Gartner recently observed that IT is being “re-internalized” by enterprises as they realize that technology is essential to competitive differentiation and advantage.  This makes sense, and frankly shouldn’t be a surprise.  I would add a couple of other factors:

Mature businesses are realizing that signing up for a hodge podge of SaaS services does not a coherent strategy make. Unguided, the business is at risk of making a mess of incompatible services, weak security, poor productivity and disjointed tools.  Business functions do not have Enterprise IT’s deep institutional experience of crafting strategy and aligning technology with the business.

The no-longer-so-emerging technology trends of cloud computing, mobile devices, social media and big data analytics are in some ways at odds with each other.  And certainly at odds with many risk-averse, stability-hungry legacy systems.  By heavily adopting cloud, you’re effectively just concentrating services somewhere other than your own old data center.  Or maybe in multiple somewheres.  For example, the analytics you want to run are being built from social media feeds, IoT devices, and other enterprise services, which may or may not live in those same clouds.  Integrating all of these services and data at the edge of your enterprise, while delivering high performance, strong security, and cost-effectiveness, is essential if you want your digital transformation to pay off.  But it’s also pretty complicated.  Complicated enough that you still need a really solid IT shop to make it all work together.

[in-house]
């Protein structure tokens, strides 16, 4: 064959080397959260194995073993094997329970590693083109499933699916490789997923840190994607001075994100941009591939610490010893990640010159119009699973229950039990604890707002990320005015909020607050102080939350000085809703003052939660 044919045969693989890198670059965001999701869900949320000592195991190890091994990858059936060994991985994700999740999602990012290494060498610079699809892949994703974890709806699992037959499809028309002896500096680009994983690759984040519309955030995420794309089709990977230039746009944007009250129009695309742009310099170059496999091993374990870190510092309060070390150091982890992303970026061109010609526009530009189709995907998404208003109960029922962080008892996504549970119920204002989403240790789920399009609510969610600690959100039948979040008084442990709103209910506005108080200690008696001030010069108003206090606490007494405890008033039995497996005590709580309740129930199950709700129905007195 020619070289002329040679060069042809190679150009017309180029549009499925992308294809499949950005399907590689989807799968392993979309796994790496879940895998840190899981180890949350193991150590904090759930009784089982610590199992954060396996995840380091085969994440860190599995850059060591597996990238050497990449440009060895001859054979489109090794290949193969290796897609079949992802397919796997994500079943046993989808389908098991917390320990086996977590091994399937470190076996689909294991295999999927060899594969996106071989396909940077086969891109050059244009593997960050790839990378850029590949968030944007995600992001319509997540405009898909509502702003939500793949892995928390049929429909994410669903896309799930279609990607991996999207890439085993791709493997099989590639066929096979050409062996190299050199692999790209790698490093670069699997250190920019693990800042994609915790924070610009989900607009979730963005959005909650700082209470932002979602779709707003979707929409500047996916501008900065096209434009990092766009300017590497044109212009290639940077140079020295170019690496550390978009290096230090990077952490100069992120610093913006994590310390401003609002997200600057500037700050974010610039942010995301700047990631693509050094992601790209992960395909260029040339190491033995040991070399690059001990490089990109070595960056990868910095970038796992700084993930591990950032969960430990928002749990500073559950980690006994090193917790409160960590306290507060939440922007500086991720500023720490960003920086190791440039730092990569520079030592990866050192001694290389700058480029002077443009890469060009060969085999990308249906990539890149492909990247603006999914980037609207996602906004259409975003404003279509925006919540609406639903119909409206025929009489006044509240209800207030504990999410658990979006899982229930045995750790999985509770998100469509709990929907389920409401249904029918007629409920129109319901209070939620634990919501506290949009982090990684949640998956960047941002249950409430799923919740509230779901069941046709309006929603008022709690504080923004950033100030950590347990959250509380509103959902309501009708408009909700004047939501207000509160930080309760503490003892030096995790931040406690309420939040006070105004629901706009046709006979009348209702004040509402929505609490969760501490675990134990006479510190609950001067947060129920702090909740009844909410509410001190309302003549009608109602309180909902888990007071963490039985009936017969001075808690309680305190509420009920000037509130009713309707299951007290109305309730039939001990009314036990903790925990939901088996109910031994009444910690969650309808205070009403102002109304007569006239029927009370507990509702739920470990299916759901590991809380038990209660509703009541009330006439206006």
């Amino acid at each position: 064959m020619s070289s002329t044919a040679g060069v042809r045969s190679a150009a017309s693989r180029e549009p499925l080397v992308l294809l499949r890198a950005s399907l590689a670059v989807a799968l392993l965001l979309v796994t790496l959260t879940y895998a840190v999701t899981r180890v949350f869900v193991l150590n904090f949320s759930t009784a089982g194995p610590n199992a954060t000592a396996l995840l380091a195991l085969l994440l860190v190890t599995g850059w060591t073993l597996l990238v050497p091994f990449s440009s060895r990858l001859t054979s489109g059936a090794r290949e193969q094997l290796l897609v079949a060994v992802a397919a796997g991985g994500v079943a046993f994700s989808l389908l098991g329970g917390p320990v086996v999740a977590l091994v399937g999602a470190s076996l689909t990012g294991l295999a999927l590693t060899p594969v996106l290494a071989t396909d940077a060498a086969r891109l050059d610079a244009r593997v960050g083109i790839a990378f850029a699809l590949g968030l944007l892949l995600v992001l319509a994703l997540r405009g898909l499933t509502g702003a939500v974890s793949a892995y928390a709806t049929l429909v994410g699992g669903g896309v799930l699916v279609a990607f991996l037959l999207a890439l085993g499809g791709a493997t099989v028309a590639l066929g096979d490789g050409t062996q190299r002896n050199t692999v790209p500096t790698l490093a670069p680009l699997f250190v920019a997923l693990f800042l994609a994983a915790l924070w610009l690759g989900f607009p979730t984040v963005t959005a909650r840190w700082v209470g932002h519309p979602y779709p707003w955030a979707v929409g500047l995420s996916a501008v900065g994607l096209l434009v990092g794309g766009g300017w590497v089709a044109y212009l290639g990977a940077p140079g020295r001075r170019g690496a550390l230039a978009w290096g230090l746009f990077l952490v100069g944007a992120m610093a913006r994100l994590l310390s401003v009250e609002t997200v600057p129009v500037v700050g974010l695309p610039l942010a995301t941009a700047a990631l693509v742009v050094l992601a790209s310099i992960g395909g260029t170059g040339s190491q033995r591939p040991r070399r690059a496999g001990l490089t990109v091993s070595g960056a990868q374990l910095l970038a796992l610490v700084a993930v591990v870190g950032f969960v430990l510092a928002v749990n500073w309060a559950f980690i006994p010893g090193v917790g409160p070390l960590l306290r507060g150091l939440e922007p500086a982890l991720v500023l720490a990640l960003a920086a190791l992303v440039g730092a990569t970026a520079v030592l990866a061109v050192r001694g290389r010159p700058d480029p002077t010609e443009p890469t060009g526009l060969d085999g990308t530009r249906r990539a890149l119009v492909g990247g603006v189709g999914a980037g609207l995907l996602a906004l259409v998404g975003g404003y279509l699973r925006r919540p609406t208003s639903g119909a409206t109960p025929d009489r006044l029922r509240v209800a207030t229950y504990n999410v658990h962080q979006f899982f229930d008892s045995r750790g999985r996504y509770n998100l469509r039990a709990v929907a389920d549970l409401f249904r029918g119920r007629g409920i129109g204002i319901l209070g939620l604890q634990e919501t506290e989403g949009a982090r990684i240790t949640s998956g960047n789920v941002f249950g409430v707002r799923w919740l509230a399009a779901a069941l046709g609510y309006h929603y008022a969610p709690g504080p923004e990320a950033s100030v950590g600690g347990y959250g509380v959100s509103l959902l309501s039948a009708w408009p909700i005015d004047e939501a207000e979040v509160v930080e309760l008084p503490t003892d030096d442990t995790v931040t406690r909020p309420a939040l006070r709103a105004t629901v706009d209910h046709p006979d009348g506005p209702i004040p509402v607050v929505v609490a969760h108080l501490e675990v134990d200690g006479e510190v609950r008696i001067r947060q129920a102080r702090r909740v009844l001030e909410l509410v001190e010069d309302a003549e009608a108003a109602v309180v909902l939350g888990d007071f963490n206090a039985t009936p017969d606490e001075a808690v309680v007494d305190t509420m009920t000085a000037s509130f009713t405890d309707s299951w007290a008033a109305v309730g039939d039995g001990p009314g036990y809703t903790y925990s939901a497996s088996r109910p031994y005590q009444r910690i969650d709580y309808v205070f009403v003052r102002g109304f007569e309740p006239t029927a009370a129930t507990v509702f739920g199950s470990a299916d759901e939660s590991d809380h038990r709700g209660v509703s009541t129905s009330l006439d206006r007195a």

Lastly, IT reinternalization is evidence of a natural next-phase of digital transformations.  Digital transformation, for most organizations, has been driven by the customer experience.  The products and services that are delivered, how they are delivered, and how the enterprise interacts with the customer.  CMO’s most often lead digital transformations, and given the customer-driven angle this makes sense.  Especially in businesses which have historically not been heavily technology-driven in the first place, the CMO filled a vacuum.